Workers Losing out with Cashless Tips
Workers across America who have traditionally relied on tips to supplement their wages are losing out as the number of cashless customers increases. A Washington Post article explores what this trend has meant on a personal level, especially when combined with a global pandemic.
Blanca Limon, a veteran housekeeper with 27 years’ experience, currently works at the Hilton San Francisco Union Square. Throughout her career, she has regularly received tips of between one and three dollars per room, adding up to a supplement of $20 or more for a full shift. Given the federal minimum wage is $7.25 per hour, it’s easy to see how much this modest addition meant to workers. In 2022, Blanca says no one makes that extra money anymore. After the shift when she was interviewed, she had earned just three dollars in tips.
While the article notes many restaurant servers and food delivery workers have seen an increase in gratuities, it says millions of other tipped workers have been excluded from this trend. Hotel housekeepers, bellhops, carwash jockeys, airport skycaps and wheelchair escorts are among those who normally receive tips in cash, and are now losing out. The scale of the problem is hard to assess, given studies typically focus solely on the restaurant industry.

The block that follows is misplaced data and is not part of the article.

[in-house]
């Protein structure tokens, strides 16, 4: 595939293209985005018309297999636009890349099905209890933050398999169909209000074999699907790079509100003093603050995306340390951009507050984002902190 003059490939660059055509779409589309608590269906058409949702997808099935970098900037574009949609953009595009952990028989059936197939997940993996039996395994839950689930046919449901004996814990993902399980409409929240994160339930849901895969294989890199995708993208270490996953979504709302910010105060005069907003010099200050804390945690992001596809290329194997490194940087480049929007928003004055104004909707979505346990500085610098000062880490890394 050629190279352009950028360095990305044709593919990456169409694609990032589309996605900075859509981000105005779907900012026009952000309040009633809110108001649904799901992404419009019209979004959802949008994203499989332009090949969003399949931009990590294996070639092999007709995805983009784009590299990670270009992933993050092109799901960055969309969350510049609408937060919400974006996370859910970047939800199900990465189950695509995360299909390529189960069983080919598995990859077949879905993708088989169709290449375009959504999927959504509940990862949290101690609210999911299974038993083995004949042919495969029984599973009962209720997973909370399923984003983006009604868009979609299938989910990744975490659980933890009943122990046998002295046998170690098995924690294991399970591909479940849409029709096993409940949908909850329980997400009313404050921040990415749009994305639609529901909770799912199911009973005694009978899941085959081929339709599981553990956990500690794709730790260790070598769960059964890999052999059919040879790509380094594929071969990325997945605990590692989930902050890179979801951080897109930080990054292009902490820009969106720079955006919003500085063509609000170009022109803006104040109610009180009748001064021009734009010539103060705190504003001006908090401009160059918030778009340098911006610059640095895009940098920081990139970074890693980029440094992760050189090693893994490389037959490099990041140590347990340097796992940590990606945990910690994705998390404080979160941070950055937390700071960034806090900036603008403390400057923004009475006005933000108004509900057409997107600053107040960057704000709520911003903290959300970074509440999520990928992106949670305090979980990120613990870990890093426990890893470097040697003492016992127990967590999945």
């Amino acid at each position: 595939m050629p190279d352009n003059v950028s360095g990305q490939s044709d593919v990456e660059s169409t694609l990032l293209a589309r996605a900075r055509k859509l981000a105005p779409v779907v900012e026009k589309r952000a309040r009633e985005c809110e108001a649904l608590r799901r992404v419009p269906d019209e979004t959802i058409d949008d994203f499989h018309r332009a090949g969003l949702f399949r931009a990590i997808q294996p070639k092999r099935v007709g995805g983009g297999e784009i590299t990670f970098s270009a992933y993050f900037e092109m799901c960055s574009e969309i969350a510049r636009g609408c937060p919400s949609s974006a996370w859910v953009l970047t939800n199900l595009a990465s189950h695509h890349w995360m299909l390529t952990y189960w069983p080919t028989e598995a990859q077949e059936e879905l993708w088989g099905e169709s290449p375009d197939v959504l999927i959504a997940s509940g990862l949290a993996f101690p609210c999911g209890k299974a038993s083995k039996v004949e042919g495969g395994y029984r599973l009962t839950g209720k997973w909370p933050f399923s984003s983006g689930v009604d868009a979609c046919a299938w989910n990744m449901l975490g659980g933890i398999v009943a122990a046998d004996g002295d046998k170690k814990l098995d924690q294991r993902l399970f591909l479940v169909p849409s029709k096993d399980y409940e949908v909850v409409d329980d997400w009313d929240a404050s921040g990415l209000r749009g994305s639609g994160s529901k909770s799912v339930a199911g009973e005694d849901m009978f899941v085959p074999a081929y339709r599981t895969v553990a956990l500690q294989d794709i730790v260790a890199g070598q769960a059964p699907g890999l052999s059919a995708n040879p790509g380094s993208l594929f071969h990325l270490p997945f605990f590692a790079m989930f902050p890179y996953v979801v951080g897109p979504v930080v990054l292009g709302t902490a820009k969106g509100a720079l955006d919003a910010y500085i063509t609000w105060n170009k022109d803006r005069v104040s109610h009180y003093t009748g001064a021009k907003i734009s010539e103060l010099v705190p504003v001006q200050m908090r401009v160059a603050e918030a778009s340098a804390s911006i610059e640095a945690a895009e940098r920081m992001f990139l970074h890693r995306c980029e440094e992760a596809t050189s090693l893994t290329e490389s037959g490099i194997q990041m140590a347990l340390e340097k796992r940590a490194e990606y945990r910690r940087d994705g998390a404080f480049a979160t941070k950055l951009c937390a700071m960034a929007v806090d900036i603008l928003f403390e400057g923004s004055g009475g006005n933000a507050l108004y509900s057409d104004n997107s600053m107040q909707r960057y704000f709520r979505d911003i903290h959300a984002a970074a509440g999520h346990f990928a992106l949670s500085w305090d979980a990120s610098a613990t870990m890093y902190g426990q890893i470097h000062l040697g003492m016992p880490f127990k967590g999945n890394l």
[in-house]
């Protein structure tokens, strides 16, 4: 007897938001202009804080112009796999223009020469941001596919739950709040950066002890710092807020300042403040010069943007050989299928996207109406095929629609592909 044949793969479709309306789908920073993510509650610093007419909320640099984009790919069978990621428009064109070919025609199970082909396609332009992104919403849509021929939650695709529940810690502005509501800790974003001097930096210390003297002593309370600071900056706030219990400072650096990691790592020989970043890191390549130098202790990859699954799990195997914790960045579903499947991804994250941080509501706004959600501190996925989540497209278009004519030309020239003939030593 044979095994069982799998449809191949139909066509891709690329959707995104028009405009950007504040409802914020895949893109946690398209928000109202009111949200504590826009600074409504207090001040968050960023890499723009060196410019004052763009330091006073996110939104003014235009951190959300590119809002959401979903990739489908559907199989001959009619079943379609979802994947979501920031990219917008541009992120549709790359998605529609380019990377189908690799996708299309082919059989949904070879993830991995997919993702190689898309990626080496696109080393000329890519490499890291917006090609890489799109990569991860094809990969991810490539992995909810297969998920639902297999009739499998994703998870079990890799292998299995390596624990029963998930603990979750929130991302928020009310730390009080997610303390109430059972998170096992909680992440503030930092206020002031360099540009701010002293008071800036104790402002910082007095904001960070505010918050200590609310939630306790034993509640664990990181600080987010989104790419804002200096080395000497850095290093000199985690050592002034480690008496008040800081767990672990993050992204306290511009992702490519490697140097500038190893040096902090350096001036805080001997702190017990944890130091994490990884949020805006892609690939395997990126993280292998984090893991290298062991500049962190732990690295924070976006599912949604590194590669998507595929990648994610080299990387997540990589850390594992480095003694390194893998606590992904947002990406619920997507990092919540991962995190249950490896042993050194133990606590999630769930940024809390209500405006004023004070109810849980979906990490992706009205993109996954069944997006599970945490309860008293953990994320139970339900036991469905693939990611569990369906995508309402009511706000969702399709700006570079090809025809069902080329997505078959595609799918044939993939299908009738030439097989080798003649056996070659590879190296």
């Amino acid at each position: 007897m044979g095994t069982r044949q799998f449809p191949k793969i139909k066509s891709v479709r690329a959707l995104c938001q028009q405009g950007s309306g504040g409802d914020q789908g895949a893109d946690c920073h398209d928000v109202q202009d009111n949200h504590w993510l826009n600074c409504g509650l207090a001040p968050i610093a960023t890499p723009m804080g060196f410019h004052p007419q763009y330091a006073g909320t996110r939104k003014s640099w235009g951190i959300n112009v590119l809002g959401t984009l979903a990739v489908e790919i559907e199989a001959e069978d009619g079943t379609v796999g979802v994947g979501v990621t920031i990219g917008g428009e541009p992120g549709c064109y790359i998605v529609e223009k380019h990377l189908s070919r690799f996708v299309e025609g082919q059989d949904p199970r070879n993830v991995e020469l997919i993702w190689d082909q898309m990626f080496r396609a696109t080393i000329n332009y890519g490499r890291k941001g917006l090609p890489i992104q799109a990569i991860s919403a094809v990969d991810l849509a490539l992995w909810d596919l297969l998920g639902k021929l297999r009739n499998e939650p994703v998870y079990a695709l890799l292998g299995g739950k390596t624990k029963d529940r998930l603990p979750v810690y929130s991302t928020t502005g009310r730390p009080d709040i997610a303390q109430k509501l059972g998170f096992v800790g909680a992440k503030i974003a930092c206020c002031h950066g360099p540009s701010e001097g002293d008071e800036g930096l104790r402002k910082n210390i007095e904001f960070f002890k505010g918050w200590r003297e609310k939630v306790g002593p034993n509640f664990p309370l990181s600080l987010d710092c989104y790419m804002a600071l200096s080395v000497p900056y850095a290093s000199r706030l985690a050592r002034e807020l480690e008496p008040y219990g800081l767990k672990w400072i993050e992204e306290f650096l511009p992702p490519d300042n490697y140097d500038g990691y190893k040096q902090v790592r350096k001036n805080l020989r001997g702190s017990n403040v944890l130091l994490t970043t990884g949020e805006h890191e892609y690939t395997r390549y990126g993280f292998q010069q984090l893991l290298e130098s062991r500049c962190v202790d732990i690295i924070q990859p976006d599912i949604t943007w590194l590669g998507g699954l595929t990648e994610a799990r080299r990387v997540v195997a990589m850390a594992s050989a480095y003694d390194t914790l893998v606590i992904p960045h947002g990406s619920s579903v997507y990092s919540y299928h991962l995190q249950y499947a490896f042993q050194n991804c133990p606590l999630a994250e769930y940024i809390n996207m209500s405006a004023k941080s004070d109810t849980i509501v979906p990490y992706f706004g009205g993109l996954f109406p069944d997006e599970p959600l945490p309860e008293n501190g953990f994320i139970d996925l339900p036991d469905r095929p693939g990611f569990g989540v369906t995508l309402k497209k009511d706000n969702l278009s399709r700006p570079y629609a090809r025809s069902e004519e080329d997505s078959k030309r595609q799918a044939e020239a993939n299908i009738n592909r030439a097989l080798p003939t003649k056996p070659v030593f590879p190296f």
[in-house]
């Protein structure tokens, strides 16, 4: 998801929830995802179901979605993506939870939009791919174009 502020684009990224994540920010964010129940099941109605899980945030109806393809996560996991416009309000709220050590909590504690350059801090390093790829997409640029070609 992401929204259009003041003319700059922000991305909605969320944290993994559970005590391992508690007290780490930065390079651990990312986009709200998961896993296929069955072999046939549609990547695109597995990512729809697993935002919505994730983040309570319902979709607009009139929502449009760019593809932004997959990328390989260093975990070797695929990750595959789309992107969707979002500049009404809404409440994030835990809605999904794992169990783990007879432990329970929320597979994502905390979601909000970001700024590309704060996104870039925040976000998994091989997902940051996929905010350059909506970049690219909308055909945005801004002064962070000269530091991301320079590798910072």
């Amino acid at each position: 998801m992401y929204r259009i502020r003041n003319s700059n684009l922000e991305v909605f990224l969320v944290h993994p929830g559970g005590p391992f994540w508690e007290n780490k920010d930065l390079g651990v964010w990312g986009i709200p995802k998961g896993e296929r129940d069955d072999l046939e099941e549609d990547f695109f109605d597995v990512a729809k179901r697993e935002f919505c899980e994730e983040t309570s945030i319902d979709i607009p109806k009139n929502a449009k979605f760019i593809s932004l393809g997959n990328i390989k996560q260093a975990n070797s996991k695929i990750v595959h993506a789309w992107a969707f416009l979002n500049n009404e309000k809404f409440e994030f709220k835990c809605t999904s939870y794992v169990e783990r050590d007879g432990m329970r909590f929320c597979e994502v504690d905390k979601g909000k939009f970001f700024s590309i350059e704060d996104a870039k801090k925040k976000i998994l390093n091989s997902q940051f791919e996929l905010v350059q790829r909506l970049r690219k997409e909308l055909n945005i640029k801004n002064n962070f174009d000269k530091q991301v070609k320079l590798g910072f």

Even in traditionally cash-driven businesses, such as strip clubs, a decrease in people carrying notes and coins is impacting earnings. Brandi Campbell, a dancer at a Midwest club, says her tips have declined and business in general is declining after the pandemic encouraged more people to look online for entertainment.
Campbell, an advocate for better employment protections, says she only knows of one dancer who has experimented with cashless payment systems. There are numerous barriers, such as difficulties with getting the technology set up, its reliance on internet connectivity and third-party involvement, and the requirement for customers to use potentially unfamiliar services. For Campbell, privacy concerns are the number one reason she prefers cash and has opted not to try cashless.
Jesus Sanchez, another worker at the San Francisco Hilton Union Square who provides room service, says his tips have dwindled from around $80 per shift to around $8 or less. The pandemic has been the major factor, since he is now required to leave food outside a room and doesn’t have any interaction with guests, however the trend may not change as the pandemic subsides. Sanchez also works at the hotel’s grab-and-go market, and says many customers don’t wait for a paper receipt, or simply pay with their phones, leaving no opportunity to earn a tip, cash or otherwise.